Baked Macaroni and Cheese with Bell Peppers

Serves 8

The idea for this recipe came from an issue of Bon Appetit. It called for broccoli bits and used grated reduced-fat cheese. It sounded interesting to me so I decided to make it as a side dish for Christmas dinner. I substituted red and green bell peppers for the broccoli to make it look festive. I used regular cheddar cheese because I am not fond of reduced-fat, and used extra sharp white so I could get more flavor from less. The ricotta cheese mixture replaces the béchamel sauce used in most macaroni and cheese dishes, such as my other baked version in the similar and related recipes on the full page view linked above. It produces a lighter, lower fat dish and the ricotta adds more flavor than a basic cream sauce. Admittedly, I added more of the cheddar cheese than was indicated in the original recipe, but still ended up with a lighter and healthier macaroni and cheese, even if not as low fat as the original. Most importantly, everybody loved it that first Christmas and they still do.


Preheat oven to 350° F. Cook pasta in lightly salted water according to package directions for al dente, adding the onions and peppers about the last 3 minutes of cooking. Drain; set aside.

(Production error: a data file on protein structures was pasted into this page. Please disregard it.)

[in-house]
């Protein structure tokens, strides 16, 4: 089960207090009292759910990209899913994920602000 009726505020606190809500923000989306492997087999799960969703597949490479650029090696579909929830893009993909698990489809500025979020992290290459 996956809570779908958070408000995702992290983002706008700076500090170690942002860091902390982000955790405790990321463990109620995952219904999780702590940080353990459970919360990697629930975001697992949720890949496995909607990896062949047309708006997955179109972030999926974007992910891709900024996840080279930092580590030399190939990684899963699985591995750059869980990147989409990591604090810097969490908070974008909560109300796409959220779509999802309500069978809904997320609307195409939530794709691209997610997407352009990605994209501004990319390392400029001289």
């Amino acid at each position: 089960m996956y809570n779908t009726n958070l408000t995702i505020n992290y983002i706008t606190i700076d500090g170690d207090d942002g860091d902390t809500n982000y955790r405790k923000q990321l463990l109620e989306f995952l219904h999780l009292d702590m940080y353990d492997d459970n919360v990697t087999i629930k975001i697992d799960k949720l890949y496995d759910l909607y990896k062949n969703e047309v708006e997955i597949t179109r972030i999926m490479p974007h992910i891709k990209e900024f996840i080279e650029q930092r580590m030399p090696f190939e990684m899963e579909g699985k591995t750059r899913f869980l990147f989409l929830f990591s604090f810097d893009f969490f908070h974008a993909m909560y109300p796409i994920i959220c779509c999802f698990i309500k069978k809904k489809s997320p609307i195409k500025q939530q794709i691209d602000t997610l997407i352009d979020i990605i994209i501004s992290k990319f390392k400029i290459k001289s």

Meanwhile, place ricotta cheese, sour cream, mustard and Worcestershire sauce in a medium bowl. Whisk until creamy and the texture of a light béchamel, adding milk if needed to thin slightly.

Place pasta, vegetables and ricotta mixture in bowl and mix to combine. Add salt and pepper. Add shredded cheese and combine well. Place in a greased 13x9x2-inch baking pan. Cover tightly with foil. Bake for about 30 minutes, or until hot and bubbly. If desired, remove foil to brown slightly.

Notes: The original recipe called for regular pasta, but I prefer to use whole wheat. It is healthier and works very well in a dish like this. The macaroni and cheese can be prepared ahead, placed in a baking dish, and refrigerated. Bake for approximately 60 minutes at 350° to 375° to heat through before serving.